2005 ASU Performance Test Results
all 24 of our fullblood and purebred buck offspring to the 2005 Meat Goat Performance Test at the Angelo State University Management, Instruction and Research Center in San Angelo, TX.
The test began
May 28, 2005 and ended August 30, 2005, and accepted bucks born between January 1,
2005 and March 31, 2005.
I was so busy building the house this summer I had no time to visit the test
sight during the test. I was notified that several of our bucks that
did poorly on the test were ill during the test, and one buck (a full
brother of last year's winner) died before completing the test.
Our best buck finished 3rd in ADG after leading most of the test, and we had
3 of the top 6 bucks on test. I purchased the 7th place buck, Buckaroo,
and the 11th place buck, Fat Bastard II. We
also had the top 3 herd sires (sires had to have 4 or more sons on test to
be ranked), and the top rated herd (to be ranked herds had to have 8 or more
entries on test). Once again we had the REA champion, a Tarzan
Click the links below to view the
test results. The abbreviation ADG means average daily gain (reported in lbs/day) and REA means ribeye area (reported in square inches).
Please note that a 135 lb. goat with a ribeye area of 2.4 is not necessarily superior to a 100 lb. goat with a ribeye area of 2.1. The ribeye areas of goats with significantly different weights are difficult to compare, although it would probably be safe to say that a 100 lb. goat with a ribeye area of 2.4 is superior to either a 135 lb. goat with the same size ribeye or another 100 lb. goat with a ribeye area of 2.1.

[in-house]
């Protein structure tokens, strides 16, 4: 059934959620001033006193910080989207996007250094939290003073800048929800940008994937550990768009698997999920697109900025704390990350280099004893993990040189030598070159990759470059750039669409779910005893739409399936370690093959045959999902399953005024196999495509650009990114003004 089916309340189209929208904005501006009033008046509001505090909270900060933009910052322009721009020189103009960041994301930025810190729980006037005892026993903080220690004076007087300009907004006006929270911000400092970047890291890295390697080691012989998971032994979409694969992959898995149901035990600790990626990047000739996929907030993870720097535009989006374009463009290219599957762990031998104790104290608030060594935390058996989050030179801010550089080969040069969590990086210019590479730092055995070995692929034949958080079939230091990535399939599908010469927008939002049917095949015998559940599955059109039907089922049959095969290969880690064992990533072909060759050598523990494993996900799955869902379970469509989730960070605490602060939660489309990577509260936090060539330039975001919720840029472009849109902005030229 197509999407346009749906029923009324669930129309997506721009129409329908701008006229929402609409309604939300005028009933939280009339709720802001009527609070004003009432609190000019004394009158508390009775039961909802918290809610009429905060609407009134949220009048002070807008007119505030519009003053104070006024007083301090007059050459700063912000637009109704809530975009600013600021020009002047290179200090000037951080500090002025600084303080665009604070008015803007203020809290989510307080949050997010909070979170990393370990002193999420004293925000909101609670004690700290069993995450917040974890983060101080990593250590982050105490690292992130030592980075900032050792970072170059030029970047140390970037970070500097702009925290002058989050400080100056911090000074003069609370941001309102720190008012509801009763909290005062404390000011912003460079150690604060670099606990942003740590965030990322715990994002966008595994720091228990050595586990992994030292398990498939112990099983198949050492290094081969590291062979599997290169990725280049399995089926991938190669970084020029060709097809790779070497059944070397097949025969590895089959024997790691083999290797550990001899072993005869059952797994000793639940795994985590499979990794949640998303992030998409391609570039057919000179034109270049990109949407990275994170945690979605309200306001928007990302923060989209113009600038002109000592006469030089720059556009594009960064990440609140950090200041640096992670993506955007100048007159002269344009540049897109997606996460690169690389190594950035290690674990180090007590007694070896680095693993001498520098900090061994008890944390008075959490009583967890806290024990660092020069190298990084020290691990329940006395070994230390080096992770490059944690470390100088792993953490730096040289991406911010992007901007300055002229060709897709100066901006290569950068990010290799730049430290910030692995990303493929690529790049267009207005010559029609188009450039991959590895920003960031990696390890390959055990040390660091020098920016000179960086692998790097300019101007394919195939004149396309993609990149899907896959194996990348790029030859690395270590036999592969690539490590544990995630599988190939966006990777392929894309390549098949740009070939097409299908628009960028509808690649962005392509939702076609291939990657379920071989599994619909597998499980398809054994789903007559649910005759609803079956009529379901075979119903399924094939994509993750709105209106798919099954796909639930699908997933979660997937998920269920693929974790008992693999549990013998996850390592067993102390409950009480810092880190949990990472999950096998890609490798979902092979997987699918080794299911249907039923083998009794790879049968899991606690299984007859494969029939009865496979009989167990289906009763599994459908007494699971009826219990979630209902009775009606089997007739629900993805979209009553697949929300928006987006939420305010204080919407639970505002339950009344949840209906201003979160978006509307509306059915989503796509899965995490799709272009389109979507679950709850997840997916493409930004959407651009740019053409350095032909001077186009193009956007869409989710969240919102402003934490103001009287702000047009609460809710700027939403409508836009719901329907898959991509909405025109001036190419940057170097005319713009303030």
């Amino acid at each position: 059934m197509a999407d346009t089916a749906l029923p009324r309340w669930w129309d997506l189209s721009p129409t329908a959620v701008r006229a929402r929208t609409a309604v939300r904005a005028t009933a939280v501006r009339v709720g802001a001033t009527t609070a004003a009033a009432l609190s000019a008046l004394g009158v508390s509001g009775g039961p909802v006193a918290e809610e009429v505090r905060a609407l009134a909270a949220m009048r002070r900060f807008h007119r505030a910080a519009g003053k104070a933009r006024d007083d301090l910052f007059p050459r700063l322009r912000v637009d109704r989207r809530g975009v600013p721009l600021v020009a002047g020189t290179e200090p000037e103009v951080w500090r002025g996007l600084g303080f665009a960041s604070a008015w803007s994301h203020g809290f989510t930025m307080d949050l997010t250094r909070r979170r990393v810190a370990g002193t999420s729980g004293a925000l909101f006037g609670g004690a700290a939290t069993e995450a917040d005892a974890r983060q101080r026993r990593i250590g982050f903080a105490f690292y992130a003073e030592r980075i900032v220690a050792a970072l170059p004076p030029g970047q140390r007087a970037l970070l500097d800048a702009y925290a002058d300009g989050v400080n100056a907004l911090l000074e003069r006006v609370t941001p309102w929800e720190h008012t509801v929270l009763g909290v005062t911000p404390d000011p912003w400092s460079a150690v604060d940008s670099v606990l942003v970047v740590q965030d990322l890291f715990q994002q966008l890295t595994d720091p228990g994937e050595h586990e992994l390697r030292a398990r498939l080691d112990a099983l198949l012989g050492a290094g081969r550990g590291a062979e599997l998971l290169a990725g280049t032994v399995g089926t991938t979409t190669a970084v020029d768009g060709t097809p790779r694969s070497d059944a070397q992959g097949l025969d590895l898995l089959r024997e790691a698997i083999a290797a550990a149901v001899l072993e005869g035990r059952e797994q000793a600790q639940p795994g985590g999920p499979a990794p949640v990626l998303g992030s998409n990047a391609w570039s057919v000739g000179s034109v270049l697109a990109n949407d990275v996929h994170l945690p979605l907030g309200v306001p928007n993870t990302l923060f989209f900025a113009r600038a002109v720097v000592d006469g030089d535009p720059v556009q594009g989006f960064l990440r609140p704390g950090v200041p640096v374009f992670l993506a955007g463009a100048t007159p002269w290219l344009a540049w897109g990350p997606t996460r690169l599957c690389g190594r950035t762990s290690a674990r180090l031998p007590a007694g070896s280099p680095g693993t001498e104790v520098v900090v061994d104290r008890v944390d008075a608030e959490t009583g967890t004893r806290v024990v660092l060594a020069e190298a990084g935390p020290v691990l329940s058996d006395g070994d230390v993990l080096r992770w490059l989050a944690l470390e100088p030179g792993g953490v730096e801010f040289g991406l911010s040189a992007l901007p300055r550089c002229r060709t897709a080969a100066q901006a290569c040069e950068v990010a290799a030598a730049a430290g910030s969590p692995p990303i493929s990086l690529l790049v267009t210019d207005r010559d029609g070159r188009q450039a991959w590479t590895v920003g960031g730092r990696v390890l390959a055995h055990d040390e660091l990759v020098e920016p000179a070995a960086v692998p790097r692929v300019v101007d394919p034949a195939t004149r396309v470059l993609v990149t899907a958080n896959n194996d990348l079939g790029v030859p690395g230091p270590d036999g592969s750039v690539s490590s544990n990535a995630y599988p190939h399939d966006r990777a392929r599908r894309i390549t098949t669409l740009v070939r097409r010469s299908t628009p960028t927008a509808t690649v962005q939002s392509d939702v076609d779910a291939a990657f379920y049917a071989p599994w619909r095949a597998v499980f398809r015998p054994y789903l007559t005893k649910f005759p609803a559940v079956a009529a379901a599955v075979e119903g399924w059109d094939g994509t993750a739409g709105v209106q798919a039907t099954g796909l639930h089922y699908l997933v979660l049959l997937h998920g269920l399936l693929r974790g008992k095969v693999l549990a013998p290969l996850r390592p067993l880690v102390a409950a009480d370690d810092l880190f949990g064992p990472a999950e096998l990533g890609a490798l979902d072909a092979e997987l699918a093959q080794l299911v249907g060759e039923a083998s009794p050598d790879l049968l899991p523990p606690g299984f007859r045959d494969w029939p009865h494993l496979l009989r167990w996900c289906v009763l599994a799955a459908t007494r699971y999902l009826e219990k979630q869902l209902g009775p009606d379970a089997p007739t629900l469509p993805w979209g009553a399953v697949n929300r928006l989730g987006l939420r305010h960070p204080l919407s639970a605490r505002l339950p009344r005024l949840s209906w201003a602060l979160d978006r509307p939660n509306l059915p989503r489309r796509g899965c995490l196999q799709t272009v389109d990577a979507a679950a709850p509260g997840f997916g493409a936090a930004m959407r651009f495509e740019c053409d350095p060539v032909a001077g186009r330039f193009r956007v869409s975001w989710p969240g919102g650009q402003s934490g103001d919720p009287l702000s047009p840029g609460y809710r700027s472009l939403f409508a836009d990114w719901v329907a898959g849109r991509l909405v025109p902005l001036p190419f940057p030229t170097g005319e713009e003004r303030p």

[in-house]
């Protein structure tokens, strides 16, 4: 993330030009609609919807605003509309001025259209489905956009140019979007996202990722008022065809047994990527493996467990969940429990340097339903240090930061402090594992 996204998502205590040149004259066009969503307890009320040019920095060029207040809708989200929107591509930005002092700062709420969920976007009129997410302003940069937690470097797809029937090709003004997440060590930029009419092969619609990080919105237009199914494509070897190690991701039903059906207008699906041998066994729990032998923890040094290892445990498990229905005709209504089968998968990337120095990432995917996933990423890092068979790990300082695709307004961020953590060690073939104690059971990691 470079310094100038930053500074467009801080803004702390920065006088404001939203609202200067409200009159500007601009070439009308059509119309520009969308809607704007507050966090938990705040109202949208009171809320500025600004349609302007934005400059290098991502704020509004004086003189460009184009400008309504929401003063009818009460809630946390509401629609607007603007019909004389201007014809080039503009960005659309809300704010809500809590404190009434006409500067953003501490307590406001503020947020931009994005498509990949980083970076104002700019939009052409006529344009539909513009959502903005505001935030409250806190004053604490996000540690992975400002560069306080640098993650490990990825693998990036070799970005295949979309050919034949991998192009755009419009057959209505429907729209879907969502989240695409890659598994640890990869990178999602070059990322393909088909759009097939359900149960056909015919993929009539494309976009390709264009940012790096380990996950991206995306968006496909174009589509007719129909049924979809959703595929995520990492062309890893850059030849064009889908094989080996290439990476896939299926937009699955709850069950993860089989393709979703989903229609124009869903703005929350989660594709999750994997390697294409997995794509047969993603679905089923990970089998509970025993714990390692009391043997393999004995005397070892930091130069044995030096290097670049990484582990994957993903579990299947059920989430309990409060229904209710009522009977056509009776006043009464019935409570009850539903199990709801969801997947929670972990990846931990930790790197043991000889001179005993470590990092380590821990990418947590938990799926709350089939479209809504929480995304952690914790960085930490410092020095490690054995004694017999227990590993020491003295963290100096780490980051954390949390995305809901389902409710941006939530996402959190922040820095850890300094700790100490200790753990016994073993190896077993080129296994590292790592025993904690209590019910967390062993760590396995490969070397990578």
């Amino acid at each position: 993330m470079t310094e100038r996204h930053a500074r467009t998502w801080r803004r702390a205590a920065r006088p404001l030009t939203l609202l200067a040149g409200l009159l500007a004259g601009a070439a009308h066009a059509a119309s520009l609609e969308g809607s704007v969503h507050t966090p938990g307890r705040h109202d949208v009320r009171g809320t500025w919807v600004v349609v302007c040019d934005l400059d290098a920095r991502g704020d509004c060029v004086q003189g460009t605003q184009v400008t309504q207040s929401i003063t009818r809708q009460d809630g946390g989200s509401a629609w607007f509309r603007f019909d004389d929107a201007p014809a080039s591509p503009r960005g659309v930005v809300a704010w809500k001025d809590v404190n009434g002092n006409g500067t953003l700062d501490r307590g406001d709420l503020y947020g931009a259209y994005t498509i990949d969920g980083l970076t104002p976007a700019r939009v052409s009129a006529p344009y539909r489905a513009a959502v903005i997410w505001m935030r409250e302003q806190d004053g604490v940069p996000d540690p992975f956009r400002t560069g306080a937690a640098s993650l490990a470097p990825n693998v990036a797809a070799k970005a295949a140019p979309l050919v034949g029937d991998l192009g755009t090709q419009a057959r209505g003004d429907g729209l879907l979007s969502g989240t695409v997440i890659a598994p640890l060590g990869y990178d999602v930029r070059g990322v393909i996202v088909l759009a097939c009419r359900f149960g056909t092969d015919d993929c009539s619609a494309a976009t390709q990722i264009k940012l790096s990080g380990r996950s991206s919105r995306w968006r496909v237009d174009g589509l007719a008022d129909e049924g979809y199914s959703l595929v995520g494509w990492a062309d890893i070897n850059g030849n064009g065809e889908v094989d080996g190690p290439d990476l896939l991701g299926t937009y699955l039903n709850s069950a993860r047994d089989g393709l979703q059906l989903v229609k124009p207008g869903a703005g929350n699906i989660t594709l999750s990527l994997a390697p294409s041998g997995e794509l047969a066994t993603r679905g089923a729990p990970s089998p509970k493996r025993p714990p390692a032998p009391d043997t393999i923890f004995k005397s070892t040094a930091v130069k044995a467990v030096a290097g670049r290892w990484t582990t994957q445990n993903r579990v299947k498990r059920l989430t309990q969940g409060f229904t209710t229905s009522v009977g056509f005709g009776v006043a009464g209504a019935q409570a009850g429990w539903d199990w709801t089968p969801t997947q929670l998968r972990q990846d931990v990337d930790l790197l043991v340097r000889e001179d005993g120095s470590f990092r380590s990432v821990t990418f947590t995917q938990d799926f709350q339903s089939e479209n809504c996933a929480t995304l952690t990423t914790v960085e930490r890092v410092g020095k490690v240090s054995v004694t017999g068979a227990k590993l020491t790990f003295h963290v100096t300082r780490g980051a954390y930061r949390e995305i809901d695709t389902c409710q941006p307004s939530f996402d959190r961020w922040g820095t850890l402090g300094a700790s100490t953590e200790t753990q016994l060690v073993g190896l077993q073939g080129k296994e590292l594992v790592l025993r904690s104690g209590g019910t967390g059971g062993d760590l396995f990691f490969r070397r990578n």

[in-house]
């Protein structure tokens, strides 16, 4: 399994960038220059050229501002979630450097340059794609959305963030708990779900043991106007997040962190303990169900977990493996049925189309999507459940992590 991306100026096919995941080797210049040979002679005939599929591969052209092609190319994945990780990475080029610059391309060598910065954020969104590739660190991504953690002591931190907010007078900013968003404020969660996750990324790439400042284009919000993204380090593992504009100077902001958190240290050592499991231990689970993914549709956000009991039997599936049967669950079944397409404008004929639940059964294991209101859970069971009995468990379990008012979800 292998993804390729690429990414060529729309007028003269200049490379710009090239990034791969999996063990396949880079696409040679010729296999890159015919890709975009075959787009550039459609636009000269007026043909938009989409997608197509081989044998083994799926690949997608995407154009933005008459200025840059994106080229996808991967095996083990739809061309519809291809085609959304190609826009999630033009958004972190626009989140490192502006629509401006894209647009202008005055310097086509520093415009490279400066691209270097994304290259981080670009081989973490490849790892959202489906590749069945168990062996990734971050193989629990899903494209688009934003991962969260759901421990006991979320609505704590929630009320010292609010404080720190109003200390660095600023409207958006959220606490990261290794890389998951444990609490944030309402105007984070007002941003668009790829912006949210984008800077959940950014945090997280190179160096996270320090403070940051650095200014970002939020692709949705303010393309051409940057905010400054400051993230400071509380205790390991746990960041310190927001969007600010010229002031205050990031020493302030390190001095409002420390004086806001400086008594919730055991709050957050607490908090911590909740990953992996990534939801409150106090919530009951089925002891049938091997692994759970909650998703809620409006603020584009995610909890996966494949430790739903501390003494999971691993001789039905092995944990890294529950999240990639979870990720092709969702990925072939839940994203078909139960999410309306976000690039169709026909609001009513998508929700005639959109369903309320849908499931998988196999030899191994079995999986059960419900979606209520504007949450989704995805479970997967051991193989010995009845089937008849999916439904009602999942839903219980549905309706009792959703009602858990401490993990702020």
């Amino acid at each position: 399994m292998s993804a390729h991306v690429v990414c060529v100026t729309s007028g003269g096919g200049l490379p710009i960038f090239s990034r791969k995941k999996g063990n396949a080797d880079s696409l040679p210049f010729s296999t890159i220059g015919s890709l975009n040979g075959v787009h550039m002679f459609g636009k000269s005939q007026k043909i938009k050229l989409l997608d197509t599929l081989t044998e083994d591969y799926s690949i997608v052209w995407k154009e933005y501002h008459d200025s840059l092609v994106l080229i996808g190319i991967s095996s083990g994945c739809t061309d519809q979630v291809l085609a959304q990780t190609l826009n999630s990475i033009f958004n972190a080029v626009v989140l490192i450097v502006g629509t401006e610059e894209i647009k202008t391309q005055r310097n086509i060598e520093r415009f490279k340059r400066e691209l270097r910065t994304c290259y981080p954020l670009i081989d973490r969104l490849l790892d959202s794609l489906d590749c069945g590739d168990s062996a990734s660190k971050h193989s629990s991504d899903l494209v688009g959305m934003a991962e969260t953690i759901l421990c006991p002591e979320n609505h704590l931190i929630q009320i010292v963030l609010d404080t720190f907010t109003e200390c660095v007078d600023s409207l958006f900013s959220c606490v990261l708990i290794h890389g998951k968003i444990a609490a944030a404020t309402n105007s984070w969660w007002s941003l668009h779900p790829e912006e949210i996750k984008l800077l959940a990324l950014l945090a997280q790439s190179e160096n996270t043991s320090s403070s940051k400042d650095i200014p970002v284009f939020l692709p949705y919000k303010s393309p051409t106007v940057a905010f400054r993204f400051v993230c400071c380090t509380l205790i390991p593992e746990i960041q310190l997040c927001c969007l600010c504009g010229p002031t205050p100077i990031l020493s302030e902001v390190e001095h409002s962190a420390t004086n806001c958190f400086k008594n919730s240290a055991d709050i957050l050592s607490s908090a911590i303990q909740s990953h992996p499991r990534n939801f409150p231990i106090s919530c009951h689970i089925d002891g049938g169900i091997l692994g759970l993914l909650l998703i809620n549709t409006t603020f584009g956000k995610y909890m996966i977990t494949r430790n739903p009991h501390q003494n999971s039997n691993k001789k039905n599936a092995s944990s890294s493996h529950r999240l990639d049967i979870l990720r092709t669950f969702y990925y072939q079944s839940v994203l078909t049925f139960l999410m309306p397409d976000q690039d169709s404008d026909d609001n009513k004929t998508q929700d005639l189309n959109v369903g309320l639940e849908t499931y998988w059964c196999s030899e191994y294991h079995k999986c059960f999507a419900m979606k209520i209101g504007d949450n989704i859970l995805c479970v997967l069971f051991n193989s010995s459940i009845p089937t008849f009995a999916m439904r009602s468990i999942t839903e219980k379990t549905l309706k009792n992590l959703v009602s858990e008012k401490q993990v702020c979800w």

Click here for a chart showing average
ribeye areas of different size goats.
The sire results only include sires that had 4 or more sons on test, and the
herd results only include herds that tested 8 or more bucks this year.
Prior to 2005 I included all entries in the sire and herd rankings, but it
has become clear that some breeders are picking one or two of their best
animals to send to the test, while the rest of us are testing every buck we
produce. In essence, counting all the entries resulted in the breeders
who are doing it right comparing the performance of their average animal to
the performance of the top animal from the other breeders. Since the
objective of those rankings is to determine the best sires and herds, it
doesn't seem accurate or useful to include results that are not a complete
representation of the production of the sires and herds being
Herd Results, 2005 Breed Results, 2005 Sire Results,
Individual Animal Results